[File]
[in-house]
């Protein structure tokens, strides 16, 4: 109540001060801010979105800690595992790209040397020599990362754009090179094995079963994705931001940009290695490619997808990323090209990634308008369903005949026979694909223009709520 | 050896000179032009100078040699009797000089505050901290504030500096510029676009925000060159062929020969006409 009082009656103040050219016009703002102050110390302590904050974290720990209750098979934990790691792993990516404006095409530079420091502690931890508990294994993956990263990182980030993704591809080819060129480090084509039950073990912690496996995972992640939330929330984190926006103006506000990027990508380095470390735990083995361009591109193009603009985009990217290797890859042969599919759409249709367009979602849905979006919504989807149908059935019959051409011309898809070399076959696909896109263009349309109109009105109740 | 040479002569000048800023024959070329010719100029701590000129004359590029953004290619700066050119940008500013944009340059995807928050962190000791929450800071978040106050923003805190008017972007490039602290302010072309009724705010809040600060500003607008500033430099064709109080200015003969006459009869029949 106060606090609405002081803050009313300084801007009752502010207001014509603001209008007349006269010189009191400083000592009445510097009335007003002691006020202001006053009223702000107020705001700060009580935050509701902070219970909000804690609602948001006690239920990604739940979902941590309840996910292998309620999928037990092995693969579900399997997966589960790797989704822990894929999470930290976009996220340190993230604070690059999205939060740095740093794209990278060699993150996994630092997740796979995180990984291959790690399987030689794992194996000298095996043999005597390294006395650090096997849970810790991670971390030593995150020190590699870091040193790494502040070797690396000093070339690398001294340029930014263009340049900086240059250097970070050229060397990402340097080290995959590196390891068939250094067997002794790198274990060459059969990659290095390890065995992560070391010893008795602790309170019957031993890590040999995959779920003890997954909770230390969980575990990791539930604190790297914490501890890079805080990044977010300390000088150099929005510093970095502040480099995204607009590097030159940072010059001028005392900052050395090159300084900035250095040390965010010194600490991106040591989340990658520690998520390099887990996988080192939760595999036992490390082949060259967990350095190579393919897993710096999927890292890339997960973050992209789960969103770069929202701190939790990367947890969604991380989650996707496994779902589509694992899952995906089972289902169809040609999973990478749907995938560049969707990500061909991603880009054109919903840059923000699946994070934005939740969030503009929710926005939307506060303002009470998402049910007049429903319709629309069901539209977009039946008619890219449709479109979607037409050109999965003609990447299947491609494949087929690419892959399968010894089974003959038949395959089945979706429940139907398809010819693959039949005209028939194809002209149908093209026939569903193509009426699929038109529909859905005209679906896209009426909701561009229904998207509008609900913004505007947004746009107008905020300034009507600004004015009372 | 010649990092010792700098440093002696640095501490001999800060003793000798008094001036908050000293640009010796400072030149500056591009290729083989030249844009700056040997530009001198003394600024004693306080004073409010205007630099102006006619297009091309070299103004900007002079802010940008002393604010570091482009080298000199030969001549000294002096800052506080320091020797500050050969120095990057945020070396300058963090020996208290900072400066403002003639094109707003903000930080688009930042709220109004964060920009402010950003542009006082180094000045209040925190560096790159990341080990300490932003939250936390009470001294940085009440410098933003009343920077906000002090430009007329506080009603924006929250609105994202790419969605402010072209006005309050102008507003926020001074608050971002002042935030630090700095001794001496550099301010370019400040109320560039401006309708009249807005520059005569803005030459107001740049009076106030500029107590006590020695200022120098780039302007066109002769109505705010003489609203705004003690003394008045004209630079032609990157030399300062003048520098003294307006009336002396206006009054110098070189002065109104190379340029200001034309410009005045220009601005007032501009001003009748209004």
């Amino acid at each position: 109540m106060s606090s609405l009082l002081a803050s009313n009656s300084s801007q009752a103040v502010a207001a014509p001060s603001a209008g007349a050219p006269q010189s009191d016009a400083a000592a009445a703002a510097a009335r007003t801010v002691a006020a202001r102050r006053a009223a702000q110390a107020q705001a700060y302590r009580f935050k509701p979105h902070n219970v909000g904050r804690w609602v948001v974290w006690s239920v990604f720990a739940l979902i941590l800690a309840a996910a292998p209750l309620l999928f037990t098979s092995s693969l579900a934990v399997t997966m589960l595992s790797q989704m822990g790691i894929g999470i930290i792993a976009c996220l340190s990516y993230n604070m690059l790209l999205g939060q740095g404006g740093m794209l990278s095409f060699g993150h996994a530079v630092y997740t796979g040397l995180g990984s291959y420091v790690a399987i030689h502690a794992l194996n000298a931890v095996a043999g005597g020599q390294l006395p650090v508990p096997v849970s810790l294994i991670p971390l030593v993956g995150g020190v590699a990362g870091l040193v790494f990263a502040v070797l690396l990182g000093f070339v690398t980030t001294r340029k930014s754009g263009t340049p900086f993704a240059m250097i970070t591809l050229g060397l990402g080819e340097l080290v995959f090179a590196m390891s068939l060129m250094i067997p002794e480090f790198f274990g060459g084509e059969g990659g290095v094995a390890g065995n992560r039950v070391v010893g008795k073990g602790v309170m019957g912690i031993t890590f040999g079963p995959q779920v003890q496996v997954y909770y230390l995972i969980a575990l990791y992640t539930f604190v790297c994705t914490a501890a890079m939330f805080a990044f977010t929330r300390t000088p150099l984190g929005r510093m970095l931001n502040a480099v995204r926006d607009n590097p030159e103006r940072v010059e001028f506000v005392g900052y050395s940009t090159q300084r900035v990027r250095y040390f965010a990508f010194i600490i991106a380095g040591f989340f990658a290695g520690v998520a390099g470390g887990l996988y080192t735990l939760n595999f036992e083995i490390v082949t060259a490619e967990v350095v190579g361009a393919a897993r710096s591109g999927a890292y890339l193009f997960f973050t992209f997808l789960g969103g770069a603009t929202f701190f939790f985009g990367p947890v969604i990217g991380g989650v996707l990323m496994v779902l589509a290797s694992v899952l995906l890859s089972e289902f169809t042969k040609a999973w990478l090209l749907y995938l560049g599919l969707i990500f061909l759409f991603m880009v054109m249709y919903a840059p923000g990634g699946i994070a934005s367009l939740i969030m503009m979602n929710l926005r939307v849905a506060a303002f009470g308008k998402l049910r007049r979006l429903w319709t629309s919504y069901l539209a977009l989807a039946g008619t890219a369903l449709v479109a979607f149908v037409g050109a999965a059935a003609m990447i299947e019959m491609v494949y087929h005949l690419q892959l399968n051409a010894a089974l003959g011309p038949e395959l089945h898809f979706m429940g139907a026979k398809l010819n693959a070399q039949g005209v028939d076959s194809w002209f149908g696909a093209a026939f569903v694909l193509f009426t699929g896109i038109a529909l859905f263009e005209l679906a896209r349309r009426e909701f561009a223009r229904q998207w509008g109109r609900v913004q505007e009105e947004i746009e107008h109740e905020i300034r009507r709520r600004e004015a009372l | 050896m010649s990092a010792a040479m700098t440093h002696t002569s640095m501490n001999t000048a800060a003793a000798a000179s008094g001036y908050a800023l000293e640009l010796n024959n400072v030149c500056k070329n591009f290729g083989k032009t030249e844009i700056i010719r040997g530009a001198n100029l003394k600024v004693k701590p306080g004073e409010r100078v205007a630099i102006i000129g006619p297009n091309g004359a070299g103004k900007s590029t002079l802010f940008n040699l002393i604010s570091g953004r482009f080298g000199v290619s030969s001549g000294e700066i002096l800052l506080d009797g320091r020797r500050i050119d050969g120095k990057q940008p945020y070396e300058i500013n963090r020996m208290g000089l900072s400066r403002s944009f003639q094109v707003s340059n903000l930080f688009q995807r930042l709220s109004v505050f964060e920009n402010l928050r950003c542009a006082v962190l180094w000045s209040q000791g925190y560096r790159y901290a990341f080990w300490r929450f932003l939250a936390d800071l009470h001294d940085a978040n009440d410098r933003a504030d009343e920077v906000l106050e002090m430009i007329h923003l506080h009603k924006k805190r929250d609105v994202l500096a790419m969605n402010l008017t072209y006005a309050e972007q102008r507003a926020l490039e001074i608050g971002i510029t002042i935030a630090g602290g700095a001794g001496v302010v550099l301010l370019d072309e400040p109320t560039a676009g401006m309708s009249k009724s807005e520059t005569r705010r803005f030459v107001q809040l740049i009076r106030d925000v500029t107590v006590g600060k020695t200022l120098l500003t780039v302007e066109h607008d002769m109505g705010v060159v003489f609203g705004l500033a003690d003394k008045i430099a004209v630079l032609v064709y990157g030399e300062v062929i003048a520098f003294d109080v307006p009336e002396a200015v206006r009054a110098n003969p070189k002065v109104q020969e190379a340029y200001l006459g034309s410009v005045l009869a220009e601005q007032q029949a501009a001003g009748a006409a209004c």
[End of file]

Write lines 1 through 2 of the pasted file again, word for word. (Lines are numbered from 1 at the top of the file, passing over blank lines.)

[in-house]
């Protein structure tokens, strides 16, 4: 109540001060801010979105800690595992790209040397020599990362754009090179094995079963994705931001940009290695490619997808990323090209990634308008369903005949026979694909223009709520 | 050896000179032009100078040699009797000089505050901290504030500096510029676009925000060159062929020969006409 009082009656103040050219016009703002102050110390302590904050974290720990209750098979934990790691792993990516404006095409530079420091502690931890508990294994993956990263990182980030993704591809080819060129480090084509039950073990912690496996995972992640939330929330984190926006103006506000990027990508380095470390735990083995361009591109193009603009985009990217290797890859042969599919759409249709367009979602849905979006919504989807149908059935019959051409011309898809070399076959696909896109263009349309109109009105109740 | 040479002569000048800023024959070329010719100029701590000129004359590029953004290619700066050119940008500013944009340059995807928050962190000791929450800071978040106050923003805190008017972007490039602290302010072309009724705010809040600060500003607008500033430099064709109080200015003969006459009869029949 106060606090609405002081803050009313300084801007009752502010207001014509603001209008007349006269010189009191400083000592009445510097009335007003002691006020202001006053009223702000107020705001700060009580935050509701902070219970909000804690609602948001006690239920990604739940979902941590309840996910292998309620999928037990092995693969579900399997997966589960790797989704822990894929999470930290976009996220340190993230604070690059999205939060740095740093794209990278060699993150996994630092997740796979995180990984291959790690399987030689794992194996000298095996043999005597390294006395650090096997849970810790991670971390030593995150020190590699870091040193790494502040070797690396000093070339690398001294340029930014263009340049900086240059250097970070050229060397990402340097080290995959590196390891068939250094067997002794790198274990060459059969990659290095390890065995992560070391010893008795602790309170019957031993890590040999995959779920003890997954909770230390969980575990990791539930604190790297914490501890890079805080990044977010300390000088150099929005510093970095502040480099995204607009590097030159940072010059001028005392900052050395090159300084900035250095040390965010010194600490991106040591989340990658520690998520390099887990996988080192939760595999036992490390082949060259967990350095190579393919897993710096999927890292890339997960973050992209789960969103770069929202701190939790990367947890969604991380989650996707496994779902589509694992899952995906089972289902169809040609999973990478749907995938560049969707990500061909991603880009054109919903840059923000699946994070934005939740969030503009929710926005939307506060303002009470998402049910007049429903319709629309069901539209977009039946008619890219449709479109979607037409050109999965003609990447299947491609494949087929690419892959399968010894089974003959038949395959089945979706429940139907398809010819693959039949005209028939194809002209149908093209026939569903193509009426699929038109529909859905005209679906896209009426909701561009229904998207509008609900913004505007947004746009107008905020300034009507600004004015009372 | 010649990092010792700098440093002696640095501490001999800060003793000798008094001036908050000293640009010796400072030149500056591009290729083989030249844009700056040997530009001198003394600024004693306080004073409010205007630099102006006619297009091309070299103004900007002079802010940008002393604010570091482009080298000199030969001549000294002096800052506080320091020797500050050969120095990057945020070396300058963090020996208290900072400066403002003639094109707003903000930080688009930042709220109004964060920009402010950003542009006082180094000045209040925190560096790159990341080990300490932003939250936390009470001294940085009440410098933003009343920077906000002090430009007329506080009603924006929250609105994202790419969605402010072209006005309050102008507003926020001074608050971002002042935030630090700095001794001496550099301010370019400040109320560039401006309708009249807005520059005569803005030459107001740049009076106030500029107590006590020695200022120098780039302007066109002769109505705010003489609203705004003690003394008045004209630079032609990157030399300062003048520098003294307006009336002396206006009054110098070189002065109104190379340029200001034309410009005045220009601005007032501009001003009748209004």